September 16, 2014

Branstad to be questioned Nov. 26 about attempt to fire gay employee (AUDIO)

Governor Terry Branstad.

Governor Terry Branstad.

Governor Terry Branstad says he’s too busy campaigning to be questioned about his attempt to force the state workers compensation commissioner to resign.

“I’m very interested and willing to have a deposition, but we’ll have it after the election,” Branstad said today during his weekly news conference. “The election’s only a month and a half away and my schedule between now and then is extremely busy.”

Branstad’s top aides asked Christopher Godfrey, the state workers compensation commissioner, to resign in early 2011 so Branstad could choose his own person for the position. Godfrey had been appointed to the job in 2009 by Democratic Governor Chet Culver. When Godfrey wouldn’t resign, his pay was cut dramatically. Godfrey has sued Branstad, arguing he was targeted for dismissal because he’s gay.

“This lawsuit was filed years ago and the plaintiff has delayed and delayed and delayed it,” Branstad said. “We have totally cooperated in every aspect and I think asking me to have a deposition before the election when my schedule is already extremely busy is not appropriate.”

Jack Hatch, the Democratic candidate challenging Branstad’s bid for a sixth term as governor, today said voters deserve to know more about Branstad’s actions on this case.

“I think he’s using the election as an excuse not to give the deposition,” Hatch said, “and not to have the case resolved before the election.”

Hatch suggests this case shows Branstad “bullies” state employees.

“For him to delay it is clearly a political tactic that is preventing people from really seeing what kind of a government and management of his government that he has,” Hatch said during a news conference.

The lead attorney handling the case against Branstad is Roxanne Conlin, Branstad’s opponent in 1982, which was his first successful campaign for governor. After negotiations between Conlin and the private attorney Branstad hired to handle the case, November 26 is the date set for Branstad to be questioned under oath in the defamation case. That’s the day before Thanksgiving.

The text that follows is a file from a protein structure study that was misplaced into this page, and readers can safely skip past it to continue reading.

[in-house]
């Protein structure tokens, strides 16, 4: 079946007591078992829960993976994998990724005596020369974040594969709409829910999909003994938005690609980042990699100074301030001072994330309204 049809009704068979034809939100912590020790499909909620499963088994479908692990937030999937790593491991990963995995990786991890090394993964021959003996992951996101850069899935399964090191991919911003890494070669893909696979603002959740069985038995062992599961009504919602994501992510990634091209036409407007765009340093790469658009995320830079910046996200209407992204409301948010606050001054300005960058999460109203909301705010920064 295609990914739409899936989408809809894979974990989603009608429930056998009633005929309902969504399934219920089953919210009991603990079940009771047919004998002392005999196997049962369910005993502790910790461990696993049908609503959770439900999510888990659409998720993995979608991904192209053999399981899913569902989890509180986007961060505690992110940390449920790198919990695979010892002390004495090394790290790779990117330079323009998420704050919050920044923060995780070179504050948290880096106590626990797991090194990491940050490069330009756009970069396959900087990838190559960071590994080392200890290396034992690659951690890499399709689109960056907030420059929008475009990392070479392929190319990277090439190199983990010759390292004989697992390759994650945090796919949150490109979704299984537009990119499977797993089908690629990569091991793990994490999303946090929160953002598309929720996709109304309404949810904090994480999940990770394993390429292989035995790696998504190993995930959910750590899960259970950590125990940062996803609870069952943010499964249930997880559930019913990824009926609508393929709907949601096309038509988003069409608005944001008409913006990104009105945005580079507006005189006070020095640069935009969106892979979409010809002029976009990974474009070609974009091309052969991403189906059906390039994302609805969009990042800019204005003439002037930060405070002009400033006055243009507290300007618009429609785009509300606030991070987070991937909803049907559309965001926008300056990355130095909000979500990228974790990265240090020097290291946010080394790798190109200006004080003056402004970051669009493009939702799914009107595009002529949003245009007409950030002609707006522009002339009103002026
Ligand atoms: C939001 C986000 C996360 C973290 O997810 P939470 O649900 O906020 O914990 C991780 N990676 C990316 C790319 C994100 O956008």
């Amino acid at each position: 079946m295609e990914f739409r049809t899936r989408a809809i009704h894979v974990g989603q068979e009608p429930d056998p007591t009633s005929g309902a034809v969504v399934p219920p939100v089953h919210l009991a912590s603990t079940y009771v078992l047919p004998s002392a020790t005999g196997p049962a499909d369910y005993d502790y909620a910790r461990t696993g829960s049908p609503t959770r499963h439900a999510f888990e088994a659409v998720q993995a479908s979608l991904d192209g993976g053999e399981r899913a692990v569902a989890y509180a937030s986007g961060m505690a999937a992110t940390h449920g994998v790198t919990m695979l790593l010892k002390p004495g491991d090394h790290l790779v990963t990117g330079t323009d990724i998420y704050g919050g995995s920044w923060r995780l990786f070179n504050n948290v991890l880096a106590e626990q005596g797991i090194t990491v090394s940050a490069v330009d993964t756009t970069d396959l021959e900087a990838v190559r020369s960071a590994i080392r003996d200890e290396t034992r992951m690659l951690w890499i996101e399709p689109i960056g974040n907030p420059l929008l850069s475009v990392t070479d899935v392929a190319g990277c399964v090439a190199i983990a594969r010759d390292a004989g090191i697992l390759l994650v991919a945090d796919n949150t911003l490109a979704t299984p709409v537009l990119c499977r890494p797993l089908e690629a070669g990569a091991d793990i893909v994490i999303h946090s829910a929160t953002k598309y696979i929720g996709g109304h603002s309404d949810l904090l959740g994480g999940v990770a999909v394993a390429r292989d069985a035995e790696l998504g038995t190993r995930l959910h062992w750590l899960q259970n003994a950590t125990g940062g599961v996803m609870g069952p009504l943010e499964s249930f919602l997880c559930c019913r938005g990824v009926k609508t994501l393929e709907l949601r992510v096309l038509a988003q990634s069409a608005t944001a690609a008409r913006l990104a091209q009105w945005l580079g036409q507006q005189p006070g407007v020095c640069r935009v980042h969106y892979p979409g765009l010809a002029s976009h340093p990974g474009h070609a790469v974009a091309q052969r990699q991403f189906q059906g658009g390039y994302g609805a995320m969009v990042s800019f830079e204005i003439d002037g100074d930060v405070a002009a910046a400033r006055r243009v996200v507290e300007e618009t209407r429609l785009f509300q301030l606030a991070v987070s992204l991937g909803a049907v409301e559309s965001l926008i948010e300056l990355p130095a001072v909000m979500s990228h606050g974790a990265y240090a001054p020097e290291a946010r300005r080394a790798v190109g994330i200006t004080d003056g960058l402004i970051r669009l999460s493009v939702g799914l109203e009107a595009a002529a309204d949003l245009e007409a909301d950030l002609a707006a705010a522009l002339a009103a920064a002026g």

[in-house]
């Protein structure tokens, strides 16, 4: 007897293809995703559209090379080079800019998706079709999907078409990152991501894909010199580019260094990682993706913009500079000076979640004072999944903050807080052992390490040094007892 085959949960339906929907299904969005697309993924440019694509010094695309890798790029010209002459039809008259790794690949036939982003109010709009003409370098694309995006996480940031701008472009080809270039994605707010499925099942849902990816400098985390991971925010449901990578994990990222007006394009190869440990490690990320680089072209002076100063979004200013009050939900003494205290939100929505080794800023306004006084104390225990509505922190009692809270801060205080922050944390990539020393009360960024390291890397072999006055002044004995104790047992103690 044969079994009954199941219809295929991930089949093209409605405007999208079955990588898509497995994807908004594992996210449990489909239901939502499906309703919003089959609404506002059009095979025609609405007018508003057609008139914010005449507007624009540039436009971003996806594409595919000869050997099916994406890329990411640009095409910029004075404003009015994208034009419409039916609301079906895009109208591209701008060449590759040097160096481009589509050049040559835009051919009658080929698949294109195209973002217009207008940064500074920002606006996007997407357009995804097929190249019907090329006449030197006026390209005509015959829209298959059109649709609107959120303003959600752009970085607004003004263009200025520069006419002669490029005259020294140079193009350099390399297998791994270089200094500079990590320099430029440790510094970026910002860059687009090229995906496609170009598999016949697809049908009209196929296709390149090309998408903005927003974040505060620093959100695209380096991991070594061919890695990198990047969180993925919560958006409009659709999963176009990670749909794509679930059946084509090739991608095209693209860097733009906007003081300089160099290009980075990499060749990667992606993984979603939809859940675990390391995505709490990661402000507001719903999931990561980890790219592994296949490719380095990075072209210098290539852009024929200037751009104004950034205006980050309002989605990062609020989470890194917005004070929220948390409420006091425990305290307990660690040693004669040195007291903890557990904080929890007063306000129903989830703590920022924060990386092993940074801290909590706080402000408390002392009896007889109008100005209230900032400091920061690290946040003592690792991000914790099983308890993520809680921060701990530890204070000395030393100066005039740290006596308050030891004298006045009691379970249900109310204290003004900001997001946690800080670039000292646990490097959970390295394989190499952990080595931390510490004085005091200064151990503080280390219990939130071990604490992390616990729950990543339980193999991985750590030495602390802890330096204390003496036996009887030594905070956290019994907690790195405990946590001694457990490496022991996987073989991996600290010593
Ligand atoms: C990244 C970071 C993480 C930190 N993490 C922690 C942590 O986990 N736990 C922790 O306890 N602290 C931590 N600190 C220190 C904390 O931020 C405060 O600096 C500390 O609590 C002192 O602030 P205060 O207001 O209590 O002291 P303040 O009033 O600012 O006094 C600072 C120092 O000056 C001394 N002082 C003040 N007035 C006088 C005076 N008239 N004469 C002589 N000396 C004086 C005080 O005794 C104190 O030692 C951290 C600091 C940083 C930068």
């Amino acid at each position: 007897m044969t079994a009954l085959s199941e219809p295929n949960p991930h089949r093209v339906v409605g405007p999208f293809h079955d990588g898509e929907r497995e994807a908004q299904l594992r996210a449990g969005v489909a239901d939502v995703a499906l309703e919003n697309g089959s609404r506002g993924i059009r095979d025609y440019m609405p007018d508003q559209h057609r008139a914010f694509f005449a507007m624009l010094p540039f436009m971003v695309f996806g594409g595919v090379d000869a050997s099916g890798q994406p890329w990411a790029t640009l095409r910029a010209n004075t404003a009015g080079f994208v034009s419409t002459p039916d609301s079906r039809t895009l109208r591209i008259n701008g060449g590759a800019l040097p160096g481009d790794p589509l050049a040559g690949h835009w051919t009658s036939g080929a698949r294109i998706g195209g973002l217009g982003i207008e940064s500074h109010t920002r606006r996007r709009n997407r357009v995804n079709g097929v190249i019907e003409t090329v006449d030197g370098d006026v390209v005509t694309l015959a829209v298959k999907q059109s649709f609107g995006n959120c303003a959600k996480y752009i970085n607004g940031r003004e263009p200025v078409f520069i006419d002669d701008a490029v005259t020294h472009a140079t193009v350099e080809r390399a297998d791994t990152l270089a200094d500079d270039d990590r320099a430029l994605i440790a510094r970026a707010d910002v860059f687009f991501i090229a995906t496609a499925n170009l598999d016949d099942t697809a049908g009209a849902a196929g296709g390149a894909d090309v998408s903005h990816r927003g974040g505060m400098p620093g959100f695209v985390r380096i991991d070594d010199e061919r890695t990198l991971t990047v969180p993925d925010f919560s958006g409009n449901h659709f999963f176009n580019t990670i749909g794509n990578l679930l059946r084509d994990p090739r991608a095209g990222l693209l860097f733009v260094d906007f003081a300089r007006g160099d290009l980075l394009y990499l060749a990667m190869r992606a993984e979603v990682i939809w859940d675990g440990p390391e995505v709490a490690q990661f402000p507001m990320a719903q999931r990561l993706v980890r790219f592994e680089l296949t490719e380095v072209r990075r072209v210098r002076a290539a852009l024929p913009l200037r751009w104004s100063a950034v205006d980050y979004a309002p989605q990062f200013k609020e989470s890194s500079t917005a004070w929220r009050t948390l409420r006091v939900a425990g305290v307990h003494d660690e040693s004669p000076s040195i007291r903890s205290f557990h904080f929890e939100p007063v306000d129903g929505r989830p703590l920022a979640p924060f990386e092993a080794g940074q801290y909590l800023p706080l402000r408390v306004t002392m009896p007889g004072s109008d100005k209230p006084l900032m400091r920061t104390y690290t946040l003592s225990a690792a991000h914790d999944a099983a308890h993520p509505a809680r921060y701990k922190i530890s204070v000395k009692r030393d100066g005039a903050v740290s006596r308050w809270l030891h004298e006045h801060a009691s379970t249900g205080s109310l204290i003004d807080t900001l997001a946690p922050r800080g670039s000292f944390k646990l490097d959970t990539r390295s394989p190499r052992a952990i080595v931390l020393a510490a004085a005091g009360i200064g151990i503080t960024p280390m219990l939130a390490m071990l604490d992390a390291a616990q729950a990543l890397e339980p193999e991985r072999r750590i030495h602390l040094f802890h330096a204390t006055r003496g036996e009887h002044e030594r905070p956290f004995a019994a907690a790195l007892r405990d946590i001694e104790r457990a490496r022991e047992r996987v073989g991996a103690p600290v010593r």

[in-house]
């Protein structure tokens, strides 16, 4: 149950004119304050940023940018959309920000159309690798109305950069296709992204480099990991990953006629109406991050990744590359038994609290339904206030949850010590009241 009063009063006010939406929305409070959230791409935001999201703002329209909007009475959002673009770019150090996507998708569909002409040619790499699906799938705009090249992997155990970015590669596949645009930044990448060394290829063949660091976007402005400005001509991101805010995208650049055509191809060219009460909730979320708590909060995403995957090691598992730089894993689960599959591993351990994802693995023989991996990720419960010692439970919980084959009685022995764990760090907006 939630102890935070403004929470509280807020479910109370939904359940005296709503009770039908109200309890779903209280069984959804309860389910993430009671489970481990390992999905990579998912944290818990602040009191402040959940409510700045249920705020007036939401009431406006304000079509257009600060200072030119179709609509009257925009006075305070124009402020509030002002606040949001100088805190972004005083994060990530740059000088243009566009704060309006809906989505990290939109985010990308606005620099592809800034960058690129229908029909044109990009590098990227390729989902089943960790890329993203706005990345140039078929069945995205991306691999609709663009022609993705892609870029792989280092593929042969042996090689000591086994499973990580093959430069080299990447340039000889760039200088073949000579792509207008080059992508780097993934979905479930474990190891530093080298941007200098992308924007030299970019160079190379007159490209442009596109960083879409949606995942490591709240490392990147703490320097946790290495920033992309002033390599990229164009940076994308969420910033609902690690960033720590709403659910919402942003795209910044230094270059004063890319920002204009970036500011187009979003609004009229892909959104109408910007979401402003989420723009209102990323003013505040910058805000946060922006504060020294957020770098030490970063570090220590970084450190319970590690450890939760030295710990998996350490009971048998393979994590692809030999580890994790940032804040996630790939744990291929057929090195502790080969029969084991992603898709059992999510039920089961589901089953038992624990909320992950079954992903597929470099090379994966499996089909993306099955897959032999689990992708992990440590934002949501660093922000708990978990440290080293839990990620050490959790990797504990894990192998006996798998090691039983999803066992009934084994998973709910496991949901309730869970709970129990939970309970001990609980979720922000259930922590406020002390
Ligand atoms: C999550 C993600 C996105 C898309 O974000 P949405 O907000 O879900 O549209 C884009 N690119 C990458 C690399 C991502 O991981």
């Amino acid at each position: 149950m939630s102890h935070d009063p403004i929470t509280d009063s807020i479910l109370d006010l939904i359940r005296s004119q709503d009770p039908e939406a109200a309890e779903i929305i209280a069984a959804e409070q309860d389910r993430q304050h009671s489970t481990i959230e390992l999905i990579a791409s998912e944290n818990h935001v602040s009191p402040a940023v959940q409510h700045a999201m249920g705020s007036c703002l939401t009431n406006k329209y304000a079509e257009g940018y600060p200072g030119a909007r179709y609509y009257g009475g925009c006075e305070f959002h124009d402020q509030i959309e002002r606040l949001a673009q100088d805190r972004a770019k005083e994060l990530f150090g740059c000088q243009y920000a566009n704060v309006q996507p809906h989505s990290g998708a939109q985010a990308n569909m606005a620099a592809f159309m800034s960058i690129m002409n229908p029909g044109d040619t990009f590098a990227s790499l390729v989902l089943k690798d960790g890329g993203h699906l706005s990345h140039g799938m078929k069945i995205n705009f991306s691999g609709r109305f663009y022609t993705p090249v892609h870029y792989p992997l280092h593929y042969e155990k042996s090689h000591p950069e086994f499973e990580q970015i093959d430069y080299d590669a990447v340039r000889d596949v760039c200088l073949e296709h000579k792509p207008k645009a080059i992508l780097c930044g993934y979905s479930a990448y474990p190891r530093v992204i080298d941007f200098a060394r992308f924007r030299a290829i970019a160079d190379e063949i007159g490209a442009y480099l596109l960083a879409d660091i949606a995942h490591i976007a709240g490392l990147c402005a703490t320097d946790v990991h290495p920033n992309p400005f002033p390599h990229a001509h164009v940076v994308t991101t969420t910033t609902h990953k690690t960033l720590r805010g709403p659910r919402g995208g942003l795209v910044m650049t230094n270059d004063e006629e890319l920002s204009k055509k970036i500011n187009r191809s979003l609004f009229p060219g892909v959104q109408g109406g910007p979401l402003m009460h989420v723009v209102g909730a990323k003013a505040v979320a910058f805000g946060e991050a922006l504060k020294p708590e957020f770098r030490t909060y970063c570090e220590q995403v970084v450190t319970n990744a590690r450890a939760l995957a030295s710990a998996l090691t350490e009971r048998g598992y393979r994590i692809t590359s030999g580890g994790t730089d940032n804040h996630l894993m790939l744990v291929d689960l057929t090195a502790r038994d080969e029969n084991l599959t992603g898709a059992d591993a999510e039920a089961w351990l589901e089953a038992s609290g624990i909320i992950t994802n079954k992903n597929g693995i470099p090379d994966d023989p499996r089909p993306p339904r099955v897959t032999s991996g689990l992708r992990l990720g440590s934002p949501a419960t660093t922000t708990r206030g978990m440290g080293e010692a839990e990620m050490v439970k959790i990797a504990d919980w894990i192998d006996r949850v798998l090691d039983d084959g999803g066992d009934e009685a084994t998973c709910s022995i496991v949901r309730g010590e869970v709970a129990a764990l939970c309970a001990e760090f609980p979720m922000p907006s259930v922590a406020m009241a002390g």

Godfrey resigned from his state post in August to become the chief judge of a federal panel that rules on employee compensation appeals.  Branstad appointed an acting state workers compensation commissioner last week.

Find the audio of Branstad’s weekly news conference here.

Radio Shack financial woes could impact 30 Iowa stores

An electronics store chain that was once very popular in Iowa may soon vanish — or become more scarce. Officials at Radio Shack are talking with lenders, bond holders, shareholders and landlords as they work to fix the balance sheet.

The company may need to file for Chapter 11 bankruptcy reorganization depending on the outcome of those talks. Radio Shack has more than 30 stores in Iowa. If the company can’t get into the black ink, it will likely file what’s called a pre-packaged bankruptcy. The company has been cutting costs, closing stores and shuffling management, but still reported another quarterly loss on Thursday.

 

Casey’s sees an increase in sales, but drop in first quarter earnings

The Ankeny-based Casey’s convenience store chain saw first quarter earnings drop, despite an increase in sales. Casey’s reported net income of $52.3 million or $1.34 a share, which was down 6.1 percent from the $55.7 million, or a $1.43 a share for the same quarter last year. Sales increased by 8.3 percent to $2.29 billion compared to $2.1 billion in the same quarter laster year.

The financial report for the quarter that ended July 31st says a reduction in renewable fuel credits by $7.2 million impacted the bottom line. The chain says its prepared food sales were up more than 11 percent for the quarter, grocery sales were up 7.7 percent and gas sales were up 3 percent. The gas sales were bolstered by the Fuel Saver program.

 

Galva ethanol plant adds cellulosic capability

Just days after the grand opening of POET-DSM’s cellulosic ethanol plant in Emmetsburg, another northwest Iowa-based cellulosic ethanol project is in the spotlight. Quad County Corn Processors of Galva is holding a grand opening event today for its new “bolt-on” biorefinery that is turning corn kernel fibers into cellulosic ethanol.

Delayne Johnson, CEO of the Quad County plant, says the new process stretches the production capacity of every corn kernel that passes through the plant. “We’re converting the corn kernel cellulose into cellulosic ethanol. When we do that, it also releases more of the corn oil that becomes available for separation and recovery,” Johnson says, “and by taking those two products out, the third thing it would do is increase the protein content of our DDG feed product that we’re selling into the feed marketplace.”

The process increases the ethanol output of the corn kernel by six-percent, according to Johnson. “We’re about a 35 million gallon facility, so we’re producing about two million more gallons per year with this process,” Johnson said. Quad County, which actually started producing cellulosic ethanol back in July, hopes to license the technology to other ethanol plants.